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January 17, 2020updated 09 Jul 2021 5:22am

Senate passage of USMCA a “win” for apparel and textiles

Groups representing US apparel and footwear brands and retailers have welcomed the Senate's passage of the US-Mexico-Canada Agreement (USMCA) in a move that means the next step is for the bill to go back to President Trump to be signed into law.

By Beth Wright

Groups representing US apparel and footwear brands and retailers have welcomed the Senate’s passage of the US-Mexico-Canada Agreement (USMCA), in a move that means the next step is for the bill to go back to President Trump to be signed into law.

The USMCA – which will update and replace the 25-year-old North American Free Trade Agreement (NAFTA) – was approved by the US Senate in a vote of 89-10 yesterday (16 January). It was passed earlier this month by the Senate Finance Committee in a 25-3 vote and by the House of Representatives last month in a bipartisan vote.

A statement from the White House said the trade agreement will replace the “job-killing, huge failure NAFTA,” rebalance trade between the US, Mexico, and Canada, and will lead to significant economic and job growth in the United States.

United States Trade Representative Robert Lighthizer, added: “Now that USMCA has passed the Congress of the United States with overwhelming, bipartisan majorities in both chambers, a new chapter in US trade policy has begun.

“The USMCA is the first trade agreement that will result in more manufacturing jobs, not fewer,” he said. “It is the first agreement that contains strong, enforceable labour and environmental standards that will help to level the playing field for American workers. It is the first trade agreement that embraces the promise of the digital economy and enhances America’s competitive advantage in technology and innovation. It is the first agreement with strong, enforceable disciplines against unfair, market distorting subsidies and currency manipulation. And it is the first trade agreement that contains a ‘sunset’ provision that will give future administrations leverage to ensure that, unlike the disaster that was NAFTA, USMCA will never become outdated and out of balance. USMCA is now the new gold standard against which all future trade agreements will be judged.”

The USMCA makes a number of updates and modifications to NAFTA, and will offer qualifying textiles and apparel, travel goods and footwear originating from the USMCA region duty-free access to the US and Canadian markets. 

It also includes new provisions on textiles that incentivise greater North American production, strengthen customs enforcement, and facilitate broader consultation and cooperation among the three parties.

President Trump said he plans to sign the bill during the week of 20 January, according to international trade law firm Sandler, Travis & Rosenberg (ST&R).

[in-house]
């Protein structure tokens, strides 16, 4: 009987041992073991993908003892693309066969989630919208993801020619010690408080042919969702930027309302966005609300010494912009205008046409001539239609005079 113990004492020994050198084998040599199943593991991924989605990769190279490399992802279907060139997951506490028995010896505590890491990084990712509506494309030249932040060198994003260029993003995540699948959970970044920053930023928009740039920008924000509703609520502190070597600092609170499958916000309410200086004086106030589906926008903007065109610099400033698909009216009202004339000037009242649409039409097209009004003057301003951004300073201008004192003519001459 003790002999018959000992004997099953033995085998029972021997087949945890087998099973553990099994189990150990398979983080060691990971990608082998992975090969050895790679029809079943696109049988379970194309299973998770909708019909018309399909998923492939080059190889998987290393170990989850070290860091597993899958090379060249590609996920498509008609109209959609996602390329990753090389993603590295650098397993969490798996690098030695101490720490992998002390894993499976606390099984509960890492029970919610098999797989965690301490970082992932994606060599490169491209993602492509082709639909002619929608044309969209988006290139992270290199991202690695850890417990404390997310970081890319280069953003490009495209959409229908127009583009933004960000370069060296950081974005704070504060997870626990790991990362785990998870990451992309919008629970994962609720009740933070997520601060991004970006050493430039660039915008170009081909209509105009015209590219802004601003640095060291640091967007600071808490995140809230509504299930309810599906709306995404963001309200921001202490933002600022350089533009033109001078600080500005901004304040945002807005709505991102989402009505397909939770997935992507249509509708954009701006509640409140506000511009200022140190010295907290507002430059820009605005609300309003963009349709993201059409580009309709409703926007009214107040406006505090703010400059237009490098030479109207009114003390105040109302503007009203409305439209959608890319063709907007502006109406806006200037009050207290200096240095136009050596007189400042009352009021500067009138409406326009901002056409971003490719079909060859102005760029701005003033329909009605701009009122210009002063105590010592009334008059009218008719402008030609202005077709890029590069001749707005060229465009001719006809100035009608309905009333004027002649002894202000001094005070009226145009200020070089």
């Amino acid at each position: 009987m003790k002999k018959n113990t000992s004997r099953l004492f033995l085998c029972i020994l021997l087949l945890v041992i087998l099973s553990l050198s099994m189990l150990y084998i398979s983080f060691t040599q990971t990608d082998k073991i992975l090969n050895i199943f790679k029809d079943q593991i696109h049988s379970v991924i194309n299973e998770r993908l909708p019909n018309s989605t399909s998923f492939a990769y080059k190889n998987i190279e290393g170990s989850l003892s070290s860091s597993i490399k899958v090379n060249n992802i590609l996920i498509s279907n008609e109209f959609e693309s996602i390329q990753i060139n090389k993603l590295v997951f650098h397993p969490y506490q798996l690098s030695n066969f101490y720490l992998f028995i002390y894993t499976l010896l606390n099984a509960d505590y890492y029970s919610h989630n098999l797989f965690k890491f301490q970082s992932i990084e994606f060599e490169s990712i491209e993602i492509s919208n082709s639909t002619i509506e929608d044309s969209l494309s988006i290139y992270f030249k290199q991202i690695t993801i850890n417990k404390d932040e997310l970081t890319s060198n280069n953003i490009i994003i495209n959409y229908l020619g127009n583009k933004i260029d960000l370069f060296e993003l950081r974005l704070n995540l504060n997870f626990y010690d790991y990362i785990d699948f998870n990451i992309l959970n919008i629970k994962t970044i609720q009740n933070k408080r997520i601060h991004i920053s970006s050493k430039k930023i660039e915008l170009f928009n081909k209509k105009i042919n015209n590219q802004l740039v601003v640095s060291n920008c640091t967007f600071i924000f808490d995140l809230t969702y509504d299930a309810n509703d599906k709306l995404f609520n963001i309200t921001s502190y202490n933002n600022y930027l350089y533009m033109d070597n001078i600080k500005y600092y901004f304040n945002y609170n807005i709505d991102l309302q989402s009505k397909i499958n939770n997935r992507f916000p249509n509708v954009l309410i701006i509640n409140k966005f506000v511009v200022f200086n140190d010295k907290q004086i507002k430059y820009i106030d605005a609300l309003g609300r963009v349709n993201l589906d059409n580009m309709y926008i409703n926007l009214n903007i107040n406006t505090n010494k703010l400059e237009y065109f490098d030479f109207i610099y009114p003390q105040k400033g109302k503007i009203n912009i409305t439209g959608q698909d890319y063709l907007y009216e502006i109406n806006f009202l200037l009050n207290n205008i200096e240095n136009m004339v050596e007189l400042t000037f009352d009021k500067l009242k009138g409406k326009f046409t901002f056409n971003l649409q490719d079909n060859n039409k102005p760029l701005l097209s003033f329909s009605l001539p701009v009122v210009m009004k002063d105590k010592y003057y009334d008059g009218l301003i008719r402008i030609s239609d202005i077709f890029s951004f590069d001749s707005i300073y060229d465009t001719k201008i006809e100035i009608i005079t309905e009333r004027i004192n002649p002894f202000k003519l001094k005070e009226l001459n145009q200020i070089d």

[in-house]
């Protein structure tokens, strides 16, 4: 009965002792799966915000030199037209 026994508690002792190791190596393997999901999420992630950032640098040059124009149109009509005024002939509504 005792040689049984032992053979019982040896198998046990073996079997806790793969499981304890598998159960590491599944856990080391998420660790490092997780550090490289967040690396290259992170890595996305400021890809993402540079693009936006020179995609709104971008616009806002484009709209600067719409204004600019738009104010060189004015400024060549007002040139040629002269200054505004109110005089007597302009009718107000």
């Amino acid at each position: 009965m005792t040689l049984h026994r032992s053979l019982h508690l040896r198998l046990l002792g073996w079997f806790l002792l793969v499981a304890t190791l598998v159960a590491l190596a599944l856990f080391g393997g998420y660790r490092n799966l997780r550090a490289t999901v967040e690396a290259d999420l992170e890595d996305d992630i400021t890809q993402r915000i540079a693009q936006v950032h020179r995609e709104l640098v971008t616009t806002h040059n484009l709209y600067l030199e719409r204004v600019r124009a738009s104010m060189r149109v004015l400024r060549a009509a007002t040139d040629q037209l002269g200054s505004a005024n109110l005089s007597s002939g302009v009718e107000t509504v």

However, as Canada has yet to ratify the USMCA and Mexico must still approve recent revisions made by the US, the agreement is not likely to take effect until mid-2020 at the earliest.

Industry win

The American Apparel & Footwear Association (AAFA) is urging President Trump to sign the bill into law and implement the agreement quickly.

“Trade agreements have often been approved along sharp partisan lines. The USMCA was passed with a strong bipartisan majority in addition to being broadly welcomed by the business community and other stakeholders. Hopefully this is the new normal for trade policy going forward,” said president and CEO Steve Lamar. 

“Once seamlessly implemented, this agreement will be a win for the textile, apparel, and footwear manufacturing and retail industries and the hundreds of thousands of American workers who rely on a vibrant North American trade partnership.

“With this in mind, we encourage the President to quickly sign this agreement, our trading partners to take the steps they need to implement the agreement, and all three countries to quickly enable it to enter into force.” 

Meanwhile, Matthew Shay, president and CEO of the National Retail Federation (NRF), said the updated agreement will modernise trade among the US’s closest trading partners, “will support the millions of US jobs that depend on free trade with Canada and Mexico and will ensure the continued availability of affordable everyday necessities for American families.”

Kim Glas, CEO of the National Council of Textile Organizations (NCTO), expects the trade deal to “significantly bolster” US textile exports to the Western Hemisphere, particularly to Mexico.

“USMCA is a win for the textile industry. The improvements it makes to NAFTA will only serve to generate more business for domestic producers and create more jobs and investment in the US.”

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